Sunday, October 21, 2012

Drive (2011)


He is a man, who is idle, uneducated, lonely and knows he bears a cross.
- Shin Hasegawa

The air is diffused with slightly burned smell of melted cheese and cellulose - the fluorescent sign, "Nino's Pizzeria", illuminates the cool dry night. The driver parks his car silently in front of the place. He pulls out a SPFX mask, a shabby plain-looking face made for movie stunt job. Let's wait and see, until Nino comes out. Let's wait and see. Pretty soon, he would come out, carrying smell of alcohol, rotten stomach and saliva around him. He would come out of that front door. The printing shop next to Nino’s has the same front door, so does the shoe repair, and the eyewear retail, too. But this one is different. Not because Nino put checker-board patterns on it. Silly-looking thing, Nino thinks the patterns would block the view from outside. No, the eyes buried in the SPFX mask can see him through it. Millions of strip-mall restaurants and nail-salons across the country have the same front doors, but this one is different. Because, pretty soon, Nino will come out through that door, and go straight to hell.


Since last year’s release, I wanted to see Nicolas Winding Refn’s DRIVE. After reading its synopsis, I was fascinated. Because it’s a genre movie. Not that L.A. noir thing. It’s one of the oldest genre in cinema, the outsider-tries-to-save-another-outsider’s-wife-and-kid-from-a-bunch-of-thugs genre. And Japanese cinema had been obsessed with this genre since 1920s, and a major prototype being KUTSUKAKE TOKIJIRO, a Jidaigeki film directed by Yoshiro Tsuji in 1929. 

Tokijiro, a wandering gambler and outlaw, finds himself under the umbrella of the local gang, Sukegoro. Sukegoro orders Tokijiro to kill Sanzo, another gambler. When Tokijiro finds out Sukegoro is actually scheming to kidnap and rape Sanzo’s wife, he decided not to kill Sanzo, defying the rules of the underworld. Sanzo is fatally wounded by Sukegoro’s thugs and, in his last breath, he asks Tokijito to look after his wife and a kid.....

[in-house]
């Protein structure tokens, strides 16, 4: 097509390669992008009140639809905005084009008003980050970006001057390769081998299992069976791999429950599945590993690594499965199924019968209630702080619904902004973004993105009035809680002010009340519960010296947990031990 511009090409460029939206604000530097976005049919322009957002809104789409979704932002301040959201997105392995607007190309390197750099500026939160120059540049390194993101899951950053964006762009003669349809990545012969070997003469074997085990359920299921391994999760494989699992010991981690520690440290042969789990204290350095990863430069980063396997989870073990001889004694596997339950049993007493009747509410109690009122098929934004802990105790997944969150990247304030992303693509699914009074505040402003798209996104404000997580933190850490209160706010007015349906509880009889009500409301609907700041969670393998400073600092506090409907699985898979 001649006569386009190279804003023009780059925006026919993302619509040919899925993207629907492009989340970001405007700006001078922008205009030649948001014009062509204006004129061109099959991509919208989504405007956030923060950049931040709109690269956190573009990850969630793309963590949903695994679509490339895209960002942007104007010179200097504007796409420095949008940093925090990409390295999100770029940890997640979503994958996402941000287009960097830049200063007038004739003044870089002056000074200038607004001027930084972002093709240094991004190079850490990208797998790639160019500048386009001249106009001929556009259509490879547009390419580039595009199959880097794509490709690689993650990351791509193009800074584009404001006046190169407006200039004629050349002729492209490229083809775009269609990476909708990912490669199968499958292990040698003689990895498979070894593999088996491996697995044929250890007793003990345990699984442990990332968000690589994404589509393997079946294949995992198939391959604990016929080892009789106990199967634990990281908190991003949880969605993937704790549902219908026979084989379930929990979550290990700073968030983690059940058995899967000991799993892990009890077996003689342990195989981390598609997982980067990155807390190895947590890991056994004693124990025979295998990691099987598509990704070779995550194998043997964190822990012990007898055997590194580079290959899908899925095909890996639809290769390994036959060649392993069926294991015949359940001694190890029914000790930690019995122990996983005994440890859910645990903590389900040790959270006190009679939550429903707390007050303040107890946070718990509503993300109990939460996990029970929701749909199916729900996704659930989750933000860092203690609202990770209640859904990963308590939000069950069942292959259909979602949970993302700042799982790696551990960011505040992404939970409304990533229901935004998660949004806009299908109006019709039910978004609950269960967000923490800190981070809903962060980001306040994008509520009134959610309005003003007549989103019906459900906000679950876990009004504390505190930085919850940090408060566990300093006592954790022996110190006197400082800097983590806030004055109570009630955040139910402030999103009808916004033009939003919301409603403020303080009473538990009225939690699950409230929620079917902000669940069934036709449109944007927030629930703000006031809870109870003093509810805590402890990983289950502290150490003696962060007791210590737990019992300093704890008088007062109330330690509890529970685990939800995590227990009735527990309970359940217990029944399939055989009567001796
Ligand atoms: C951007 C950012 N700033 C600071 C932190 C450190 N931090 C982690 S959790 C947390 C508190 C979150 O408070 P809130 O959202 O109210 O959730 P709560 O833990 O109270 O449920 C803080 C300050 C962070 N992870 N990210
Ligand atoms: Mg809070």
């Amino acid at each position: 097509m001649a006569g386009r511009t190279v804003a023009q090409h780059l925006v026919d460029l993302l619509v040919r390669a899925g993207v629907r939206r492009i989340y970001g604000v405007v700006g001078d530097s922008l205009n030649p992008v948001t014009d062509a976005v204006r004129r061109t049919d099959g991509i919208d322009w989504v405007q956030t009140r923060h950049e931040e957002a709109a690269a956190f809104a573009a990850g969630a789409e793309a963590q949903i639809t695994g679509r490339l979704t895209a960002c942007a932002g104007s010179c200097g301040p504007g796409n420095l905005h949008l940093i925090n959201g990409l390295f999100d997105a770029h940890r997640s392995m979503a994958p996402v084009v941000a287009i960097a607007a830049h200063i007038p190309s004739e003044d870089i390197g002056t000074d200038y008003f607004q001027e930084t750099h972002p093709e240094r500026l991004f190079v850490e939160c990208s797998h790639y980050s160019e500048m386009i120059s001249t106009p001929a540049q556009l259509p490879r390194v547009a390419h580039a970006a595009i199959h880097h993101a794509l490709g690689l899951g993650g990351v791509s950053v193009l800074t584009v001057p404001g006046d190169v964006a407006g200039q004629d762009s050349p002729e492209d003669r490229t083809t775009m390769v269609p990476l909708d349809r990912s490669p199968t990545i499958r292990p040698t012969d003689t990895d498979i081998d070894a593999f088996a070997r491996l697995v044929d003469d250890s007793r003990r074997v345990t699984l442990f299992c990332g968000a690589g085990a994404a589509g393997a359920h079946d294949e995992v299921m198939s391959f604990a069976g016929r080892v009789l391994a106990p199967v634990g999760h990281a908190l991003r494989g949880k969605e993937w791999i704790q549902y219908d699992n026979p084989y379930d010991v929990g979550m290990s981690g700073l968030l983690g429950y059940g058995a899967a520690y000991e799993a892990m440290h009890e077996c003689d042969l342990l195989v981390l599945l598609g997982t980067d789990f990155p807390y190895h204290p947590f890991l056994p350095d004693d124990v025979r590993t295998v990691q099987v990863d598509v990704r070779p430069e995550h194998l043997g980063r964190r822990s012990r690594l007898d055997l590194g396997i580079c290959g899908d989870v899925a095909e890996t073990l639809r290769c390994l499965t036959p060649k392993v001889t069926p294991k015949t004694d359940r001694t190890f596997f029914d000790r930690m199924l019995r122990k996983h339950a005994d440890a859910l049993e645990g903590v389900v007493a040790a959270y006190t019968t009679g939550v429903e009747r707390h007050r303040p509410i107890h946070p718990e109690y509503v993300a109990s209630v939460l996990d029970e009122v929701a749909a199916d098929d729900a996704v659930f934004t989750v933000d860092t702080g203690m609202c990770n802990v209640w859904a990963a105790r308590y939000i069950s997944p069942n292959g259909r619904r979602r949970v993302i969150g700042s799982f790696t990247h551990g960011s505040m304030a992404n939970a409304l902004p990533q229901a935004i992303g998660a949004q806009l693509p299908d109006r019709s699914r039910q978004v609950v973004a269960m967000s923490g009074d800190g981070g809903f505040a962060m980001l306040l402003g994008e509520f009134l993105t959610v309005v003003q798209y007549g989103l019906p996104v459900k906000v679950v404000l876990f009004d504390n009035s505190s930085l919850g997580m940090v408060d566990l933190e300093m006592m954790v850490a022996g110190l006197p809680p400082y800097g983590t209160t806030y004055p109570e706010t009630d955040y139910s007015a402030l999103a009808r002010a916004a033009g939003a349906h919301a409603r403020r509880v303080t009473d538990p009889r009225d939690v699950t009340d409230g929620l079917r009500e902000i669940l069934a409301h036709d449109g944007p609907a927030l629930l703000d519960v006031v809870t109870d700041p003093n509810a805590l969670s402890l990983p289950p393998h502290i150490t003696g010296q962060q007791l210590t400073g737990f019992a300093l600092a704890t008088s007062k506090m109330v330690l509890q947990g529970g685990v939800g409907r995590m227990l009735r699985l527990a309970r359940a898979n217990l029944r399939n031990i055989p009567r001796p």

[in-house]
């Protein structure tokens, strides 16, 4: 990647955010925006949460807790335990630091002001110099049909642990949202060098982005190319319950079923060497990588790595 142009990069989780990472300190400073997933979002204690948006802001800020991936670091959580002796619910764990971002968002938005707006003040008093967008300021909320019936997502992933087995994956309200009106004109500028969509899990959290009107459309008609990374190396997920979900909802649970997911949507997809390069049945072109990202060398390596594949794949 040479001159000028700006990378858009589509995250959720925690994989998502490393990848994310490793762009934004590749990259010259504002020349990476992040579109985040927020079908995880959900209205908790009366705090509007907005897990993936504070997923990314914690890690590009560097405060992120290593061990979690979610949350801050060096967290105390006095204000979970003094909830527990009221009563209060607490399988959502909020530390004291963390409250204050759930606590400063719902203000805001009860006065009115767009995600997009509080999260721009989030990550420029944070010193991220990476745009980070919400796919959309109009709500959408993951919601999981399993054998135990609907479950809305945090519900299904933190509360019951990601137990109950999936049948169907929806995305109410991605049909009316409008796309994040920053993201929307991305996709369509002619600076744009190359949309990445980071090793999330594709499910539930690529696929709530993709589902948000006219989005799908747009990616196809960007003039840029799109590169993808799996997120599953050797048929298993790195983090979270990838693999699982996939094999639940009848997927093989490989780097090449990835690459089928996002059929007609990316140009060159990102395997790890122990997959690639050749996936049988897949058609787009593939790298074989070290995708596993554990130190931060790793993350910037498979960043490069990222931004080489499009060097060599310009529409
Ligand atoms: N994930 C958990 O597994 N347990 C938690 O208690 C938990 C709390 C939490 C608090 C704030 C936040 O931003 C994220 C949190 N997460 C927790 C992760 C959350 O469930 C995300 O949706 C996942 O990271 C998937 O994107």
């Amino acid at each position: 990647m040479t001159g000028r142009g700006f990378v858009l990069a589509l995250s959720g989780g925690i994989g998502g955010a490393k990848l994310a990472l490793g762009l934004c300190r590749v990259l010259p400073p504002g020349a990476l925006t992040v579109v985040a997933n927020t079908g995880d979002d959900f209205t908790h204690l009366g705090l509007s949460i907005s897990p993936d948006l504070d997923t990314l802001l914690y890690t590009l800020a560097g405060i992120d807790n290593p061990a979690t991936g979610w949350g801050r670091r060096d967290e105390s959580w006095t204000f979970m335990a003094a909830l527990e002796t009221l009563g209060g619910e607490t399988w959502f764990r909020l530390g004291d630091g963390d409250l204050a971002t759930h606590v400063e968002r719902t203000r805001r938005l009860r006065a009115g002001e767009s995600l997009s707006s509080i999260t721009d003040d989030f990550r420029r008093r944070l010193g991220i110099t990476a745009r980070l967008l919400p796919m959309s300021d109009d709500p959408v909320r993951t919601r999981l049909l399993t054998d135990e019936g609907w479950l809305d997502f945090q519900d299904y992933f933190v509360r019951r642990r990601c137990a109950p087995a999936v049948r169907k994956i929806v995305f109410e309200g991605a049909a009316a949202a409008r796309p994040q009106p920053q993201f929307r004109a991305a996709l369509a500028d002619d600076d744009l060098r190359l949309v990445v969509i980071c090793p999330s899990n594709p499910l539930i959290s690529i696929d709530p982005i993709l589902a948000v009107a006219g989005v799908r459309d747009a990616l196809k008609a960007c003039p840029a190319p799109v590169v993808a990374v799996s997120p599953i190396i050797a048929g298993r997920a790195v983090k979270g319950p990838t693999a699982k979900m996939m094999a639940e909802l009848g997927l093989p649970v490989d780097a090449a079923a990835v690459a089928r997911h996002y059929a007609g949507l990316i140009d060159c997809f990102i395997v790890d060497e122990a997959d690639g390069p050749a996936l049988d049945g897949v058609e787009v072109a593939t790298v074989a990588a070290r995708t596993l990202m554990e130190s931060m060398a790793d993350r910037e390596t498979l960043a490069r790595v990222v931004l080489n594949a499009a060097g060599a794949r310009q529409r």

Kutukake Tokijiro (1929)
Based on the original novel by Shin Hasegawa, this story has been made into films nine times. The genre is called “Matatabi-mono (股旅物)” and Japanese loved this theme. Matatabi is an outlaw, who secretly longs for fantasy of a family but is too unfit to be accepted. He has to drift from one place to another, from one underworld to another, only to be smeared with ever-strong smell of blood. Many variations on this theme can be found in numerous Jidaigeki, Yakuza and other outlaw movies. Now you understand why SHANE (1953) had been the ultimate western for a long time in Japan. It’s practically Matatabi-mono genre with a clean plot line and a quiet handsome leading man. Interestingly, Shin Hasegawa himself was influenced by earlier Hollywood films, especially those of William S.Hart westerns. It is a long tradition of movie narrative.

I was fascinated by the synopsis of DRIVE, because I wanted to see if this genre is still possible, in 2011.

Then? It’s definitely a perfect genre product of celluloid Los Angeles. Some say the movie is very much indebted to David Lynch’s films. The others say Michael Mann’s 80’s thrillers. It may have to do with visual feel of post-modern Los Angeles. Its dreamy freeways, rootless downtown buildings, deserted intersections, smells of NOx and carbonaceous particulates in the air, tastes of MSG-loaded Chinese food and full of fluorescent light in the night resonate with make-believe of this kind. Blood seeps into dry asphalt, leaving nothing but opaque stains. Intense California sun never allows a shadow of sentimentality. I may say, Shane came back to 2011 Los Angeles, trading his gun-slinging skills to driving. Or Tokijiro with an attitude, a different hair, driving 2011 Ford Mustang instead of carrying a blood-sucking sword. And during the two hours of driving through this Los Angeles, I believed every frame of this fairly tale. And that’s a good sign of a genre movie.


DRIVE (2011)
Directed by Nicolas Winding Refn
Written by Hossein Amini, based on the novel by James Sallis
Cinematography by Newton Thomas Sigel
Starring : Ryan Gosling, Carey Mulligan, Bryan Cranston


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